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iPhone  header logo

Skipping Stone

For: iPhone

Bobbing along on the beautiful briny sea

Product: Skipping Stone | Developer: Gamevil | Publisher: Gamevil | Format: iPhone | Genre: Arcade | Players: 1 | Version: Europe | App version: 1.0
 
Skipping Stone iPhone, thumbnail 1
Mobile games are often criticised – often by those who don’t play them – for being shallow, forgettable experiences, designed for people either incapable of playing a ‘proper’ game, or too lazy to do so.

It’s fair to say that Skipping Stone will provide the detractors with more ammunition, but, like other games that embrace the pick-up-and-play nature of iOS gaming, it’s the kind of game you’ll keep returning to long after comparatively ‘full fat’ titles have been played and returned to the shelf forever.

Skim deal

You control an anthropomorphic yellow stone, whose only ambition in life is to bounce off the surface of a seemingly endless ocean as long as he possibly can. This you achieve by tapping the screen just about anywhere as his underside slaps against this stretch of brilliant blue.

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And that really is about all there is to it. Timing, of course, is everything, but from first to last all you'll be doing is tapping the screen as stone hits surf.

Skipping Stone is mindless entertainment, but it’s mindless entertainment done brilliantly. There’s a purity of purpose here – tap 'Start' and you’re straight into the action. No extraneous menus, no alternative options, nothing else whatsoever.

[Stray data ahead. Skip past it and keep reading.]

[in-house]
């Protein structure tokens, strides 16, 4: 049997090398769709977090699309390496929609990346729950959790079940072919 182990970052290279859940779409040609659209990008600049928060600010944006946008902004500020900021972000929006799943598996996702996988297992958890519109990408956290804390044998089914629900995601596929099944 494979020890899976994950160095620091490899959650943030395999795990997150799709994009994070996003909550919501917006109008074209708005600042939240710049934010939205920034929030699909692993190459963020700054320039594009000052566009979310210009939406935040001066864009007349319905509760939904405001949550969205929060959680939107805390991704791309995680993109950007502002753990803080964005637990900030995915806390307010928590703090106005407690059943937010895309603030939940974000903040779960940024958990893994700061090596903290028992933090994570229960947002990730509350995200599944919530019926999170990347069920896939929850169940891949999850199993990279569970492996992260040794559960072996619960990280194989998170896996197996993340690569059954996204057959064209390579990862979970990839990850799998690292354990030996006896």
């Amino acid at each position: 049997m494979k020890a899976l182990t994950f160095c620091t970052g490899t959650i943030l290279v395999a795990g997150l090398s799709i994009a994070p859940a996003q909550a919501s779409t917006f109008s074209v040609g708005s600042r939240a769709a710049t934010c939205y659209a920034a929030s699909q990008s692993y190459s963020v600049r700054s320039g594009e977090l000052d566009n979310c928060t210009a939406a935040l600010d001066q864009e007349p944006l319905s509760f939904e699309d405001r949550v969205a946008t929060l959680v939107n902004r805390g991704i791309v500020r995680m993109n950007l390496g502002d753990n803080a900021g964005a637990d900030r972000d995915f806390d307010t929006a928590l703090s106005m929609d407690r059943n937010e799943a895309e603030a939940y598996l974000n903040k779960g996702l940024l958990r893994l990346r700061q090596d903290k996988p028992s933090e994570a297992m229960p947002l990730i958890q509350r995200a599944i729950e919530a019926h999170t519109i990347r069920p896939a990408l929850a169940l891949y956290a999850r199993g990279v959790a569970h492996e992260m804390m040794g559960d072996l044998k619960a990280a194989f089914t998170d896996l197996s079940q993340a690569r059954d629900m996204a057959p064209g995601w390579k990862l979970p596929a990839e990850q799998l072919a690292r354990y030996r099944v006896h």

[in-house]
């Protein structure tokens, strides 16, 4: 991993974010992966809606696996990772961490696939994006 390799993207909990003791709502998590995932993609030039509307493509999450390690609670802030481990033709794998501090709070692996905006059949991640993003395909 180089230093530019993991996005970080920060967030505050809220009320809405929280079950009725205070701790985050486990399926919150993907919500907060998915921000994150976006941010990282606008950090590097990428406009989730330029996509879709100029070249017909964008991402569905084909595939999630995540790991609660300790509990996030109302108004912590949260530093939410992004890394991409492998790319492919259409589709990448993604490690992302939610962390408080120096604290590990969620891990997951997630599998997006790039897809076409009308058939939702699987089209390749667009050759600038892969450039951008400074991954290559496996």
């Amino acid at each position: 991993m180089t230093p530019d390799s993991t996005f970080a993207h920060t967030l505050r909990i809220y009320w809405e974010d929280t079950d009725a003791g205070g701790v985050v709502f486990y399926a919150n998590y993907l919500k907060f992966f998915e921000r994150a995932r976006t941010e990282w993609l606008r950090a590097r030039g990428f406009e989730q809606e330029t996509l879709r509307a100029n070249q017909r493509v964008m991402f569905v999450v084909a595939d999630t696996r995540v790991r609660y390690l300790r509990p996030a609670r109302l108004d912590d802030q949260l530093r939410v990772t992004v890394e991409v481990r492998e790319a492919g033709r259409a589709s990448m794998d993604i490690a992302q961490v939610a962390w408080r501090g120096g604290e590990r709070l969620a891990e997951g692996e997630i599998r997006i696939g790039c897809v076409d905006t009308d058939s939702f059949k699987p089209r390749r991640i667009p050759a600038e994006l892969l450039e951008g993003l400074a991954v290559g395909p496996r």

Better the pebble you know

The only time a menu will appear is if you pause or you’re interrupted by a push notification from another game. At which point, rather than plunging you straight back in, a three-count begins, allowing you to prepare for your next tap.

This is a thoughtful touch, as are the markers that show you the scoreboard position you’ve just achieved as you pass them.

Naturally, the object is not just to keep your stone bouncing, but ensuring you do so with style. You’re graded for each tap, with a meter that depletes for poorly-timed skips or complete misses, and refills when you get into the groove and hit three with perfect timing.

The game also does its best to disrupt your rhythm, obscuring the stone with clouds, allowing octopuses to break the surface, and even hitting you with lightning to slow your descent. A fish will occasionally grab you between its jaws, bringing you back down much quicker.

It’s surprisingly tricky, then, though you can spend the coins you’ve earned from previous runs on items to help you beat your previous record.

One revives you with full health when you fail, while another cuts your fall speed. Further power-ups can be collected by hitting the water with great timing or better when a box appears.

Rock sea music

The sheer force of the game’s bouncy presentation carries it a long way. It’s bright, colourful, and runs smoothly, while the jaunty soundtrack is so consistently upbeat it’s impossible not to warm to it.

The frequent squeals and yelps of your stone somehow manage not to irritate too much, and some neat graphical touches – just look at the hero’s face as he’s struck by lightning or gobbled by a fish – will raise the odd chuckle, too.

Shallow? Forgettable? Guilty as charged. But when you’re having as much fun as Gamevil’s latest provides, who cares?
 
Skipping Stone
Reviewer photo
Chris Schilling | 20 June 2011
A throwaway bit of fluff that nonetheless entertains for every minute you play it
 
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